Buen vivir and the art of living. Comparing Western and Latin American perspectives on living a good life
Christoph Teschers, University of Canterbury, New Zealand, & Dr Maria Nieto
Buen Vivir (good living) is a cultural concept in the Indigenous peoples of Central and South America, which has awakened a recent interest in both the academic research and the political debate. Esteva (2009) argues that the interest in the Indigenous concept of Buen Vivir can be traced to the eighties when different sectors of the population began to question the economic and political paradigm of “development” in the Americas since 1948 by the former USA President Truman. It is against this conceptualisation and the consequences it has had in terms of the prevailing economic and political models in Latin America that Buen Vivir seems to gain prominence as an “alternative” to understand and arrange social and economic life.
In this presentation, we will compare and link the Latin American notion of buen vivir (good living) with Schmid’s (2000) Western concept of the art of living, which also can present a counter narrative to current neoliberal individualistic ideologies towards the development of people’s good and beautiful life in a social and community context. As such, buen vivir also supports the challenge the pandemic posed for individualistic notions in a globalised community that is interconnected and interdependent. We will supplement the philosophical comparison of these concepts with preliminary empirical findings from (mostly) indigenous voices of Andean people from Colombia and discuss the relevance of these concepts and the preliminary findings for educational theory, curriculum and pedagogy.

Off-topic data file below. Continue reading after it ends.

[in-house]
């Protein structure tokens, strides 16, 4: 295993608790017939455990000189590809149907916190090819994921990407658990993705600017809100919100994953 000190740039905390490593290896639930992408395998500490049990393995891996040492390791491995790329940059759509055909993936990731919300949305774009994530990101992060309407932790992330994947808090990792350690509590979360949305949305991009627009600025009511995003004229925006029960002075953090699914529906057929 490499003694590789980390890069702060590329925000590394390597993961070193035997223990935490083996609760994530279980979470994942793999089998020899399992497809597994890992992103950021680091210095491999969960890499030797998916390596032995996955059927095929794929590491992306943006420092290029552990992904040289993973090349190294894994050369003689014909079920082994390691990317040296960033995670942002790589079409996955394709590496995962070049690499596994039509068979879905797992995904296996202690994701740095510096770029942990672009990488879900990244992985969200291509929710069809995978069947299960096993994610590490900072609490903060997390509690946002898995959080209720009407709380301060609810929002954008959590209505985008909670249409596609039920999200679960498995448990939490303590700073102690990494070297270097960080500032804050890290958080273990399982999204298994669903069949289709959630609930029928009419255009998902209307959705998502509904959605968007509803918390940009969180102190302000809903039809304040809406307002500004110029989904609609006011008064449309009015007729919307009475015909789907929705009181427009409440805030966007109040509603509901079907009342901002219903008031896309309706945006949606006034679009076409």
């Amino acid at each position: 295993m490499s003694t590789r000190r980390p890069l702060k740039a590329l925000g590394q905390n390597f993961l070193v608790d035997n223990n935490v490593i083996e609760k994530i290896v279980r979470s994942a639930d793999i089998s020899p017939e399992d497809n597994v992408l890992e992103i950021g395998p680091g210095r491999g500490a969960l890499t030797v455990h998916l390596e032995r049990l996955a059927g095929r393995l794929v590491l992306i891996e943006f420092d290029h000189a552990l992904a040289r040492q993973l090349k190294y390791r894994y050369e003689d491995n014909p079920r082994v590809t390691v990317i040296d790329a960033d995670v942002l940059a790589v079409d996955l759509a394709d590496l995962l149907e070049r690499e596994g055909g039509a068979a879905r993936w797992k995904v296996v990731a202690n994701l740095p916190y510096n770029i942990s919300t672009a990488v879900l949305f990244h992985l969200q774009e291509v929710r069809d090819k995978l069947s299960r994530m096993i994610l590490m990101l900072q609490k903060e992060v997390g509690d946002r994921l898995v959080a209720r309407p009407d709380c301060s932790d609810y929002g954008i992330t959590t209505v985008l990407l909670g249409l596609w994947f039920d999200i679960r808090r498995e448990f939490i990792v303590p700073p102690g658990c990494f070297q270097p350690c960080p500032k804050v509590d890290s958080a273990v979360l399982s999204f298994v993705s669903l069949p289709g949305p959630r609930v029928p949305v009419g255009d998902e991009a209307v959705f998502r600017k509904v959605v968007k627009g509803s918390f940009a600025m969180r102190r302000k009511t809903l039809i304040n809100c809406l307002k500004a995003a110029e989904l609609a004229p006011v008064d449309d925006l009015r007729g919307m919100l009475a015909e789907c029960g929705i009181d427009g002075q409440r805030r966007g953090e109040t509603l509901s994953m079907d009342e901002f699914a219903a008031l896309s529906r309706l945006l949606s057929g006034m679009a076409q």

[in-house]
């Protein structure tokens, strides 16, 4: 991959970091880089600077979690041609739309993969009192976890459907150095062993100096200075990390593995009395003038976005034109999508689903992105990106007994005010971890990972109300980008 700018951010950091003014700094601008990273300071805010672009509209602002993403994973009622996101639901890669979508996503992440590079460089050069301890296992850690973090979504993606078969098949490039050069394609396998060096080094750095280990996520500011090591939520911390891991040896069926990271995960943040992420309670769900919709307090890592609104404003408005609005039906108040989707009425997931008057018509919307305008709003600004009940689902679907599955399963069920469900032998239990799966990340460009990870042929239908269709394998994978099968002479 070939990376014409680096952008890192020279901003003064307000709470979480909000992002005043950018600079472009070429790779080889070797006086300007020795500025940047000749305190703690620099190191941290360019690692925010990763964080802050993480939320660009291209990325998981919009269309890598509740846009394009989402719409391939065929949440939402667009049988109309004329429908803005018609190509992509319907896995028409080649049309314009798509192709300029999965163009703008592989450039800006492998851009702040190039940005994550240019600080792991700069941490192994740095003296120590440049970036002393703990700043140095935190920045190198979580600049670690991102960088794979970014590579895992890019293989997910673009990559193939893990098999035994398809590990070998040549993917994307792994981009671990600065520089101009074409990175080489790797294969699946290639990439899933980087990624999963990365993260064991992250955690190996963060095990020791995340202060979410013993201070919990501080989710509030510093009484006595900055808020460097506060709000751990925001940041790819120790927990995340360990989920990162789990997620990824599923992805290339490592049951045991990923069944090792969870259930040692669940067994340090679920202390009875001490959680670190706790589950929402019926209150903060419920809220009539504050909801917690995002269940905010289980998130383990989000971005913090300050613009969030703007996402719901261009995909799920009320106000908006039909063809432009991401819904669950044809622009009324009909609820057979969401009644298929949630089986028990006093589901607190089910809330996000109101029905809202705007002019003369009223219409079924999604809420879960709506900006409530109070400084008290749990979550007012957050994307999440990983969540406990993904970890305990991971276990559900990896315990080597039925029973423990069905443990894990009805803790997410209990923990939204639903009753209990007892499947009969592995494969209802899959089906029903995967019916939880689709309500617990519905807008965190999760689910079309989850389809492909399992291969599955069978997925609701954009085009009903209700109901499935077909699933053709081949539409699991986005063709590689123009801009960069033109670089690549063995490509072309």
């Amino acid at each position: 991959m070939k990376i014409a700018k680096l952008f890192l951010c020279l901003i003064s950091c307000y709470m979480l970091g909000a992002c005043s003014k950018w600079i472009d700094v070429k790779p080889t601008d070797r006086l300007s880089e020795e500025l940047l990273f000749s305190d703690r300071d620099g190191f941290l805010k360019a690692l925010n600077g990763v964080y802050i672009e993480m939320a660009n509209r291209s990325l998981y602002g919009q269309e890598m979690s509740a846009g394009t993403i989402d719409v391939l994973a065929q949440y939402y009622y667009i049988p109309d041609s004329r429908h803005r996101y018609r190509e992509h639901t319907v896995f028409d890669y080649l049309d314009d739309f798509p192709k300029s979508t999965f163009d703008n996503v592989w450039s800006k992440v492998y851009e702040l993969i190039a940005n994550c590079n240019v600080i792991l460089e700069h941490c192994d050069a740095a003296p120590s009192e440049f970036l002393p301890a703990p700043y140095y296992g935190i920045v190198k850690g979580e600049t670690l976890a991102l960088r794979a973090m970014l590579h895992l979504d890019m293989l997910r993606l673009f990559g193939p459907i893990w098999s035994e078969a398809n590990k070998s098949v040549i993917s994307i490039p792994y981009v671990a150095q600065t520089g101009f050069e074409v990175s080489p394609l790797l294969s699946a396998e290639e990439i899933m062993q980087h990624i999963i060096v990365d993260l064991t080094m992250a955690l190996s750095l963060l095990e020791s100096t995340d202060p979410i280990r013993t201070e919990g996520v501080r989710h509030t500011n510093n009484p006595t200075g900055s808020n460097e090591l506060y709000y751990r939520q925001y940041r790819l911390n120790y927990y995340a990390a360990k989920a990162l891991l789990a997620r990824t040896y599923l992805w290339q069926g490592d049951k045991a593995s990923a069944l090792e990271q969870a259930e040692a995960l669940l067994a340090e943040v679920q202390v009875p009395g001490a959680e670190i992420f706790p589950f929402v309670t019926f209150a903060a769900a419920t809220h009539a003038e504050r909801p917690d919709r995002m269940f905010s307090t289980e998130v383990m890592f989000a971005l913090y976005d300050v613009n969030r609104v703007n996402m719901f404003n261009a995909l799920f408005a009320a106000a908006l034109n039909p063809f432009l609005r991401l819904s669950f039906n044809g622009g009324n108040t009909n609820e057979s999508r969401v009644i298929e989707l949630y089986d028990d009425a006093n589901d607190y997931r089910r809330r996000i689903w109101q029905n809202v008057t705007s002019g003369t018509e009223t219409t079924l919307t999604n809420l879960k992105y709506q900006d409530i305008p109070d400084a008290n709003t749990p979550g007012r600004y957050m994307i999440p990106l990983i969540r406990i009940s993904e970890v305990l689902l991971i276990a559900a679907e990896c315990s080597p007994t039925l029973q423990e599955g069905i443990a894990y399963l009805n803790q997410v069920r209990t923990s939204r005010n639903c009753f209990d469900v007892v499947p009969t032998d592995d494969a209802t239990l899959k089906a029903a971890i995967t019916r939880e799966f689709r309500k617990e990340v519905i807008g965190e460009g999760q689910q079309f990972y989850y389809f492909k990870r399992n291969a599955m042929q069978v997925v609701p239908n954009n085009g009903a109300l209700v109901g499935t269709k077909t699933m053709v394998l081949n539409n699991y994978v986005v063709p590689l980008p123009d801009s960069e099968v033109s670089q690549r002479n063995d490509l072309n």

|Bio: Dr Christoph Teschers is Senior Lecturer at the Faculty of Education at the University of Canterbury. His work focuses on the intersection of philosophy of the art of living, education and positive psychology.|
|Bio: Dr Maria Nieto is an independent researcher situated in Colombia and is affiliated to Dr Teschers' Art of LIving and Education research project.|